Tyra was remarkable. She hopped over the taller logs with aplomb and vigor, and waited patiently when I stopped in order to figure out what direction I might go in next.
I got a bit whiny after a few hours of toolie busting because I did not see any end in sight. Plus, we were going uphill. And I did not see any signs of our immediate destination, Thompson Pass, in sight.
We finally did what I perceived to be an about face, and then had to deal with some rather boggy creek crossings. This was much to the dismay of Hrimmi, who planted her feet and would not move until presented with other, drier options. We tied up the horses and went up and down the creek bed, looking for the best place to cross. Pete finally found it, back a ways from our immediate destination, a nearby road.
We rode the dirt road for the rest of the day. It was cool midday but hot later on. At various times during the day, I found myself thinking about the early pioneers. They were so tough compared to us all. A good number of them died while on this journey. Many of them were woman and children.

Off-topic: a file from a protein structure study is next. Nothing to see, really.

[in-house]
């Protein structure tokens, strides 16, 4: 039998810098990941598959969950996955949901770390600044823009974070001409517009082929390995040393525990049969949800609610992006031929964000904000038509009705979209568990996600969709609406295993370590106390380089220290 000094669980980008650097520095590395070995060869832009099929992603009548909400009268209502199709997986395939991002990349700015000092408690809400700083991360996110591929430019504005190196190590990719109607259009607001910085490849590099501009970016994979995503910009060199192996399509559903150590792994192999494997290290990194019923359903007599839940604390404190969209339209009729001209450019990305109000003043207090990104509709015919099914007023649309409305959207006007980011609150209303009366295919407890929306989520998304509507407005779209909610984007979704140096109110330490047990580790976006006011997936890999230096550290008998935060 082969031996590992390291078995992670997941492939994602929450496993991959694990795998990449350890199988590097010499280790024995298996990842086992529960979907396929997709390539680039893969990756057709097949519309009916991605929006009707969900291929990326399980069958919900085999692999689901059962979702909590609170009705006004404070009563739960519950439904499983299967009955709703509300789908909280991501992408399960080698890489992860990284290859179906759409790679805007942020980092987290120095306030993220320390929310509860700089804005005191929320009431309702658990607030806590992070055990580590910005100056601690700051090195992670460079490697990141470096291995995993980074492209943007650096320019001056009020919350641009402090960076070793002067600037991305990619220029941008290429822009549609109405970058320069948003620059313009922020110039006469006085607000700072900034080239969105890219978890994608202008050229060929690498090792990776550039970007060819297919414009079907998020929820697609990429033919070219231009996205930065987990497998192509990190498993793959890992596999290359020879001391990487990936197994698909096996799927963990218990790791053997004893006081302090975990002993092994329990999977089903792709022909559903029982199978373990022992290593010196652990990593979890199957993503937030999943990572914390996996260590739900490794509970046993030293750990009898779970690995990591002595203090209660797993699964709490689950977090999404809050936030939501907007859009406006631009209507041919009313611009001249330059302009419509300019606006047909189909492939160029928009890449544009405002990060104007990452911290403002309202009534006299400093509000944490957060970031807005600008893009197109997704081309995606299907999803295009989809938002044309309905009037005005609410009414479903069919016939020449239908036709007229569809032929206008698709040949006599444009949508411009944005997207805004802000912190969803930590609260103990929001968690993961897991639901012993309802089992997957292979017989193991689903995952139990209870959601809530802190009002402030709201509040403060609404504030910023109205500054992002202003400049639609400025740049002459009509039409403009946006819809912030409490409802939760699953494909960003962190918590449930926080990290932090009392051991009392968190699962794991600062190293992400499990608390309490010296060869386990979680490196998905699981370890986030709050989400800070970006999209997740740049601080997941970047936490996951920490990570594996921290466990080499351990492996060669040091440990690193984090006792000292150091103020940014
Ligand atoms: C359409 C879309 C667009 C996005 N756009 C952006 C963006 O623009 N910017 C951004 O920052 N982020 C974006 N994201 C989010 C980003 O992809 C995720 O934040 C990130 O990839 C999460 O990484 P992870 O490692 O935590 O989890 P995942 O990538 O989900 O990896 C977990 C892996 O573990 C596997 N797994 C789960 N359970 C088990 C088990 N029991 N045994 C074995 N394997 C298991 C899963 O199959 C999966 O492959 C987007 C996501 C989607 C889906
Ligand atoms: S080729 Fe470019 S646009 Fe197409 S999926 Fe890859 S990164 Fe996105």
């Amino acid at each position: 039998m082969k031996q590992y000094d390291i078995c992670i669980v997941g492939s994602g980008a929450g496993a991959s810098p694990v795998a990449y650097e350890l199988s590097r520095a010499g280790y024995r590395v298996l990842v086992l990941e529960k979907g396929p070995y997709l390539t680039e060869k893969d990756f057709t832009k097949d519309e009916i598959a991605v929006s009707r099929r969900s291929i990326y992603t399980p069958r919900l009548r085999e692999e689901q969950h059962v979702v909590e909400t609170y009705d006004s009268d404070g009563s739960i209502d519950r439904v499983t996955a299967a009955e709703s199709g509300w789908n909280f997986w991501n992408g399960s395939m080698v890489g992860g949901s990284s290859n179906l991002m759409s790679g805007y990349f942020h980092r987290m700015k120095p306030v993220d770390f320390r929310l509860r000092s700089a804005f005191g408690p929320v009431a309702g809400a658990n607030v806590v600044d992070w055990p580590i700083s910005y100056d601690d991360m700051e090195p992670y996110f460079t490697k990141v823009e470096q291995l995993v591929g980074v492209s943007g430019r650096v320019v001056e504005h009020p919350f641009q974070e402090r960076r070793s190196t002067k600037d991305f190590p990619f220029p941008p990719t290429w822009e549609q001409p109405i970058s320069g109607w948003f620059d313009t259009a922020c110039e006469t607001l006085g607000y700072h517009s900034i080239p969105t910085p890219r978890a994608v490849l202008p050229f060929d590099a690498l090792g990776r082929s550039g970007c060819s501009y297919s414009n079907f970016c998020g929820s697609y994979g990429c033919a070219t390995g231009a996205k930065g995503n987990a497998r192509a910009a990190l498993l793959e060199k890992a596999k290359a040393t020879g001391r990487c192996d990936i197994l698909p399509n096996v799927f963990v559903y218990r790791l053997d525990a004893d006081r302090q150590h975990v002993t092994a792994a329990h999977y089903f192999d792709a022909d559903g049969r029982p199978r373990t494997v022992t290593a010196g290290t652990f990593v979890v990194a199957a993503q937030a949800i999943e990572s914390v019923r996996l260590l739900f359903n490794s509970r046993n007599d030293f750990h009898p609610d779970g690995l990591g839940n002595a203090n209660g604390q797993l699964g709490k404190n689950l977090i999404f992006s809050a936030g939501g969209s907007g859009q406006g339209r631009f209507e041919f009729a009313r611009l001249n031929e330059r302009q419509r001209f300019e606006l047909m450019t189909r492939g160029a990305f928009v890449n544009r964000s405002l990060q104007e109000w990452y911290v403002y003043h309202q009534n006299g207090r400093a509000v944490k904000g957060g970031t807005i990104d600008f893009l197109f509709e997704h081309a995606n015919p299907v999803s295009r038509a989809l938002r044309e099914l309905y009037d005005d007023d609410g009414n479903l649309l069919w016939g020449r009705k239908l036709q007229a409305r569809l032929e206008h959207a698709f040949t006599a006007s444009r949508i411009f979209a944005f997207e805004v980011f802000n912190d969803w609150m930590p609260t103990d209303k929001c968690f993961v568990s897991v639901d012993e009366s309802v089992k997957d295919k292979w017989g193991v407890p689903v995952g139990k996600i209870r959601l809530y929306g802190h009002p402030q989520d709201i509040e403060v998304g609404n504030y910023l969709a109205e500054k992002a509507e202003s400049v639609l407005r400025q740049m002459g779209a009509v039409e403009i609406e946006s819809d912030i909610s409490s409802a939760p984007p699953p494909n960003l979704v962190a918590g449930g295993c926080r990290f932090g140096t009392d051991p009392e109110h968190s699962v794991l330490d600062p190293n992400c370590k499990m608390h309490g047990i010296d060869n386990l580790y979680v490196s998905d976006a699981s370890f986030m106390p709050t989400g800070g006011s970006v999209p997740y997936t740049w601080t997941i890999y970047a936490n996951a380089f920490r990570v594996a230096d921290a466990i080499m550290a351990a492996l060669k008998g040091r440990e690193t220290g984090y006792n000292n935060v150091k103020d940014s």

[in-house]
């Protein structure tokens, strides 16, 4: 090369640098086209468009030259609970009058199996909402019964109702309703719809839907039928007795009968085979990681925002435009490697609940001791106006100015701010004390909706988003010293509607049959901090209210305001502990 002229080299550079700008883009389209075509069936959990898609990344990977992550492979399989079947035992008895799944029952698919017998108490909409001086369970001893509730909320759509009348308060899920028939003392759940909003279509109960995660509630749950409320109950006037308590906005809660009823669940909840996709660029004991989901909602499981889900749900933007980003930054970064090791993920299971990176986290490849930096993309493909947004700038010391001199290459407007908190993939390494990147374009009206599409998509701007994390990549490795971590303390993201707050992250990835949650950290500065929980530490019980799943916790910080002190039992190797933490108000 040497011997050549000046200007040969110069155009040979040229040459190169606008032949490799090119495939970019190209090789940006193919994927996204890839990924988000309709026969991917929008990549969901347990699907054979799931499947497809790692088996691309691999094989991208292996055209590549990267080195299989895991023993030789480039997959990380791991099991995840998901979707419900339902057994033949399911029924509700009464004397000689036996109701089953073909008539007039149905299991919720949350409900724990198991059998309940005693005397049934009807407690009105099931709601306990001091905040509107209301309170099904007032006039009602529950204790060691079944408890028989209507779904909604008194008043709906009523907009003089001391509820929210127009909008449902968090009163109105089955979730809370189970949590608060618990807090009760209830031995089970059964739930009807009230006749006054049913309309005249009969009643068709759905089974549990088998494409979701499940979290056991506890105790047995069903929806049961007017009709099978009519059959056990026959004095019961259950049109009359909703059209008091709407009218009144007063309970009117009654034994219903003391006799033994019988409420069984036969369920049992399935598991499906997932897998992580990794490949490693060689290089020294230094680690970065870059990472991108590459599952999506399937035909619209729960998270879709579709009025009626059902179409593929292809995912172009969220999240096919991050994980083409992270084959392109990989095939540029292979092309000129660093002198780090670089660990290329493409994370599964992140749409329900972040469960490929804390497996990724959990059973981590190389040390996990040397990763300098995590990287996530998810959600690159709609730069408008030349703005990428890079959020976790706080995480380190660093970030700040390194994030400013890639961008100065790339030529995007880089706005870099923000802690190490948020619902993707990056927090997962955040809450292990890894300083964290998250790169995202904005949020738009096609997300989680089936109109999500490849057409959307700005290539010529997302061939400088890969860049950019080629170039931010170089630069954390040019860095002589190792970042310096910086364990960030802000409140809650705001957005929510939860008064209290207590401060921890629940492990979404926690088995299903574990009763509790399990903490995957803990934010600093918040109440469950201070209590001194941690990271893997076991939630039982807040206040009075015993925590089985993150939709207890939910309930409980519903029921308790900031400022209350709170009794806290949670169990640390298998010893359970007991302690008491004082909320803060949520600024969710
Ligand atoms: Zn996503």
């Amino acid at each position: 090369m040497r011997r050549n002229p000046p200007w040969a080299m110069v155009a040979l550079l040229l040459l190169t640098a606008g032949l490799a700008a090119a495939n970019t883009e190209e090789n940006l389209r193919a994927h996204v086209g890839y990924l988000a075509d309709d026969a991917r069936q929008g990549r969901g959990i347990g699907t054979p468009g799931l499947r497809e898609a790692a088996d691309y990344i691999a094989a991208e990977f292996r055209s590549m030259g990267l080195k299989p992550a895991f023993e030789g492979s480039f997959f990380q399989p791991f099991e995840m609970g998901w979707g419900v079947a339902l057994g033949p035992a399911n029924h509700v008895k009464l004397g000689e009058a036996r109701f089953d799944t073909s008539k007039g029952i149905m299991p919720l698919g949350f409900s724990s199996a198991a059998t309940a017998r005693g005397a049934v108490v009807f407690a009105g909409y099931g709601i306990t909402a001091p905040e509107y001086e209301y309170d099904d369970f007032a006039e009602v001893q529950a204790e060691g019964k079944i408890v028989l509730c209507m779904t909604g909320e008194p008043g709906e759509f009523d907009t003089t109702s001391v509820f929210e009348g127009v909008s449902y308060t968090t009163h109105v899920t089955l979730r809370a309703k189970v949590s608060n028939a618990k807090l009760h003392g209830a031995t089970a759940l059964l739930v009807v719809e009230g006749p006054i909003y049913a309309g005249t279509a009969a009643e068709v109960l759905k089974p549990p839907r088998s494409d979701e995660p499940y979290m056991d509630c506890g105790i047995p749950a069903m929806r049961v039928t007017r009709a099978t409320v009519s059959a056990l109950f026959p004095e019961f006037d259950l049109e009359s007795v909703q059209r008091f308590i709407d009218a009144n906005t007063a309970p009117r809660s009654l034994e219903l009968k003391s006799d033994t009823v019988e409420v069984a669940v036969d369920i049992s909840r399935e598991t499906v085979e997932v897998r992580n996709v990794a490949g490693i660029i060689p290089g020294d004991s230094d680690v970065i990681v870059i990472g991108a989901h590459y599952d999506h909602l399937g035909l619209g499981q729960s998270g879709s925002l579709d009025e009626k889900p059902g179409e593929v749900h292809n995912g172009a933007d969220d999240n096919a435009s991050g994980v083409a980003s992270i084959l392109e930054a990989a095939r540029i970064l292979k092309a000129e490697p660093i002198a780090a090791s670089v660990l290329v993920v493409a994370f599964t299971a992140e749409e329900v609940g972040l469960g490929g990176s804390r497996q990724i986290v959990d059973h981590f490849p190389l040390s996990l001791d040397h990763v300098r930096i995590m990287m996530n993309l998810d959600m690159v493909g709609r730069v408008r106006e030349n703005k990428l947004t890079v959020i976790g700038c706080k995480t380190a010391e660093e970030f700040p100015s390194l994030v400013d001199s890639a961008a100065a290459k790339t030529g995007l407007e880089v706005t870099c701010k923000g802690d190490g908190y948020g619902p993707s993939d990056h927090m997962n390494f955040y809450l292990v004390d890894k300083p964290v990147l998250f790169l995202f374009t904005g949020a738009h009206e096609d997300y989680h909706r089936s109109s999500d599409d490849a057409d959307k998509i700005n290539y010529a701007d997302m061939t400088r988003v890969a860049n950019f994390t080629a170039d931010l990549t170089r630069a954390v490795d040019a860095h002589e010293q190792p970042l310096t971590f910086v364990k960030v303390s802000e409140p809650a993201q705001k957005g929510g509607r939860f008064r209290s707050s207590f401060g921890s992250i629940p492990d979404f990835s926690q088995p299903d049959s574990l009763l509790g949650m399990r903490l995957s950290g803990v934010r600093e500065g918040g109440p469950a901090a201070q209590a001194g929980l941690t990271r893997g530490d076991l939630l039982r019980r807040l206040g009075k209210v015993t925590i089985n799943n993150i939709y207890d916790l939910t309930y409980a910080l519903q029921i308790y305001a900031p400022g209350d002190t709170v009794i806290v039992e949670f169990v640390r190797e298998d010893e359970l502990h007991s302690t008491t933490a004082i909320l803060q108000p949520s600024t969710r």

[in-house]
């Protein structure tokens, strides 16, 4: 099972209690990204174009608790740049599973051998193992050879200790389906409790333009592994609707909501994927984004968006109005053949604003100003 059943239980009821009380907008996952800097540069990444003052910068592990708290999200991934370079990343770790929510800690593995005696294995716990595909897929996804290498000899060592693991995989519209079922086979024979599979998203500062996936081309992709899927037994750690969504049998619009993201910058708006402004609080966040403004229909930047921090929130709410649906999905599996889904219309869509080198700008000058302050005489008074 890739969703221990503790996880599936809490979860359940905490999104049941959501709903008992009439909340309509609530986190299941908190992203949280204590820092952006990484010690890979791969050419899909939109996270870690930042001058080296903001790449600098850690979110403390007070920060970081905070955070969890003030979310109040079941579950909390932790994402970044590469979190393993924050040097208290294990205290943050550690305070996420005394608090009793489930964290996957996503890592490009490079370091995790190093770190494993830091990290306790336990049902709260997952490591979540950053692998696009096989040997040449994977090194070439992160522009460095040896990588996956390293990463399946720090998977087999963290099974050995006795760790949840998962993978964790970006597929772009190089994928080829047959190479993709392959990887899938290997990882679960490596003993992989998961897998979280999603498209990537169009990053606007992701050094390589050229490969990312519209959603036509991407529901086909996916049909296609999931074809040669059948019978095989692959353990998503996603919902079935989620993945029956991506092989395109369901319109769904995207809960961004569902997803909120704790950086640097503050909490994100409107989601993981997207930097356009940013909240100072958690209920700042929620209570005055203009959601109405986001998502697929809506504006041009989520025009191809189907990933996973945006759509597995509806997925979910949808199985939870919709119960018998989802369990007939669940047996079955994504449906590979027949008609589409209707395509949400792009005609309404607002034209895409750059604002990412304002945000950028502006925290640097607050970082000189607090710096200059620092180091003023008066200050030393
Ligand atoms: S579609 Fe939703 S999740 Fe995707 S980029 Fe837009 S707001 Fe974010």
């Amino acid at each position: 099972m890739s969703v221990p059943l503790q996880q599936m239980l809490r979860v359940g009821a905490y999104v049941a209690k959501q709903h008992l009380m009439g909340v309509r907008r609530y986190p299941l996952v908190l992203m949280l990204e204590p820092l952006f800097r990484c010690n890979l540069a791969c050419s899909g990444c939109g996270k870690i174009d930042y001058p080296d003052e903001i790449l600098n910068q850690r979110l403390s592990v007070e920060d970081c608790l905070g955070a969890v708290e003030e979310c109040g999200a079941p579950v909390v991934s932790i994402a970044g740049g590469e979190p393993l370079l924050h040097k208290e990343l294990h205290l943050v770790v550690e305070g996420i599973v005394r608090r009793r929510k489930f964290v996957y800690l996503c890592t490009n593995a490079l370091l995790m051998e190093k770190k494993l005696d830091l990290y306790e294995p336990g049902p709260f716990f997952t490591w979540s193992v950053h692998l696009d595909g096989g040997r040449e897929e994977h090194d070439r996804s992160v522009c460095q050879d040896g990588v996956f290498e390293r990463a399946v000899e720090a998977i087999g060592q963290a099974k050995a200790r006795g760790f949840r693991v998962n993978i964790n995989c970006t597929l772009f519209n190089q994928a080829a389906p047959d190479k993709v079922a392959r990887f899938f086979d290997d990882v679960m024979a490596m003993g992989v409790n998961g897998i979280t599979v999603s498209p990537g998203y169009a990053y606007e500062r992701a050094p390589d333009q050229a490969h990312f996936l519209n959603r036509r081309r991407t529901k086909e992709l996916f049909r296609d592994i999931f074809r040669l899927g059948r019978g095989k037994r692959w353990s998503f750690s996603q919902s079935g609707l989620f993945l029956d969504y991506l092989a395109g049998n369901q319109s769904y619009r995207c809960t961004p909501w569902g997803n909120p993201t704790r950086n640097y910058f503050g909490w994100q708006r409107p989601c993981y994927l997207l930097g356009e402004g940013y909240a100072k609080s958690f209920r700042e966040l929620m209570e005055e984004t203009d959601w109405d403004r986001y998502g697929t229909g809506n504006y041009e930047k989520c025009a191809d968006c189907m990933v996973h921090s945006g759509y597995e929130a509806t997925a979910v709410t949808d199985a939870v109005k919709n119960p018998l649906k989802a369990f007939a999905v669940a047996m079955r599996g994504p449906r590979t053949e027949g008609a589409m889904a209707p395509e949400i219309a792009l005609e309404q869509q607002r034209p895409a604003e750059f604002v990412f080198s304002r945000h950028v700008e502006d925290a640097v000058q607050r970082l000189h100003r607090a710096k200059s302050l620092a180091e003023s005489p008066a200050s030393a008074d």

We arrived at Elizabeth Paul’s gravesite. Her marker said that she was 32 when she passed on – she died giving childbirth. Her child was two years old. Geez – and here I am concerned about going through deadfall.
We passed up two possible campsites; one was the Wyoming Game and Fish building area. We agreed, the corral was too dilapidated and therefore unsafe. The second was a regular campsite with a picnic table. We kept going because in both instances we thought it was too early to camp. Finally, the ideal campsite materialized. It had what we were looking for – trees for highlining, good graze, water close by, and a flat tent spot.
Next: 190. 7/12/19: On the Lander Cut Off Trail